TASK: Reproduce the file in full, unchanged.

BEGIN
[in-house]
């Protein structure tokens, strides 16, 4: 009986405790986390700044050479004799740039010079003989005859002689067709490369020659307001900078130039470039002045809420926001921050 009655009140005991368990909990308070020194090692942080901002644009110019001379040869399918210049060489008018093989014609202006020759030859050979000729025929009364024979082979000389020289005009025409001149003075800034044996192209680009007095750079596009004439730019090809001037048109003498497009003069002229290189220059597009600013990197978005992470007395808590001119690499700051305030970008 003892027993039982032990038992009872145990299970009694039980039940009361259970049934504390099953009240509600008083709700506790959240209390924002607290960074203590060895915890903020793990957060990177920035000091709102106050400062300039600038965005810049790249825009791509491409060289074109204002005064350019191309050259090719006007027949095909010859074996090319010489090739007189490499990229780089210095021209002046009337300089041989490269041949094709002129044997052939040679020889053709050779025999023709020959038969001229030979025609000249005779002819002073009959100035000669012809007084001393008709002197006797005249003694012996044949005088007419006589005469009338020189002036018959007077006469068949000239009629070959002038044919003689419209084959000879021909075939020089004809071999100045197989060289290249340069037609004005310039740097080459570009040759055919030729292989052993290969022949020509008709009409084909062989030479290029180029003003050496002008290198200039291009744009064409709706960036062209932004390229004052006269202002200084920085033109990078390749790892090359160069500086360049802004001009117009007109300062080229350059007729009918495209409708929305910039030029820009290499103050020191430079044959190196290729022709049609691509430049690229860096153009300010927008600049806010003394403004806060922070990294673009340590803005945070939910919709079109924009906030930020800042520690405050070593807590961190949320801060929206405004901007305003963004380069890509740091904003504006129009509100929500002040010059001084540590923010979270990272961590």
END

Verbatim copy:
[in-house]
């Protein structure tokens, strides 16, 4: 009986405790986390700044050479004799740039010079003989005859002689067709490369020659307001900078130039470039002045809420926001921050 009655009140005991368990909990308070020194090692942080901002644009110019001379040869399918210049060489008018093989014609202006020759030859050979000729025929009364024979082979000389020289005009025409001149003075800034044996192209680009007095750079596009004439730019090809001037048109003498497009003069002229290189220059597009600013990197978005992470007395808590001119690499700051305030970008 003892027993039982032990038992009872145990299970009694039980039940009361259970049934504390099953009240509600008083709700506790959240209390924002607290960074203590060895915890903020793990957060990177920035000091709102106050400062300039600038965005810049790249825009791509491409060289074109204002005064350019191309050259090719006007027949095909010859074996090319010489090739007189490499990229780089210095021209002046009337300089041989490269041949094709002129044997052939040679020889053709050779025999023709020959038969001229030979025609000249005779002819002073009959100035000669012809007084001393008709002197006797005249003694012996044949005088007419006589005469009338020189002036018959007077006469068949000239009629070959002038044919003689419209084959000879021909075939020089004809071999100045197989060289290249340069037609004005310039740097080459570009040759055919030729292989052993290969022949020509008709009409084909062989030479290029180029003003050496002008290198200039291009744009064409709706960036062209932004390229004052006269202002200084920085033109990078390749790892090359160069500086360049802004001009117009007109300062080229350059007729009918495209409708929305910039030029820009290499103050020191430079044959190196290729022709049609691509430049690229860096153009300010927008600049806010003394403004806060922070990294673009340590803005945070939910919709079109924009906030930020800042520690405050070593807590961190949320801060929206405004901007305003963004380069890509740091904003504006129009509100929500002040010059001084540590923010979270990272961590």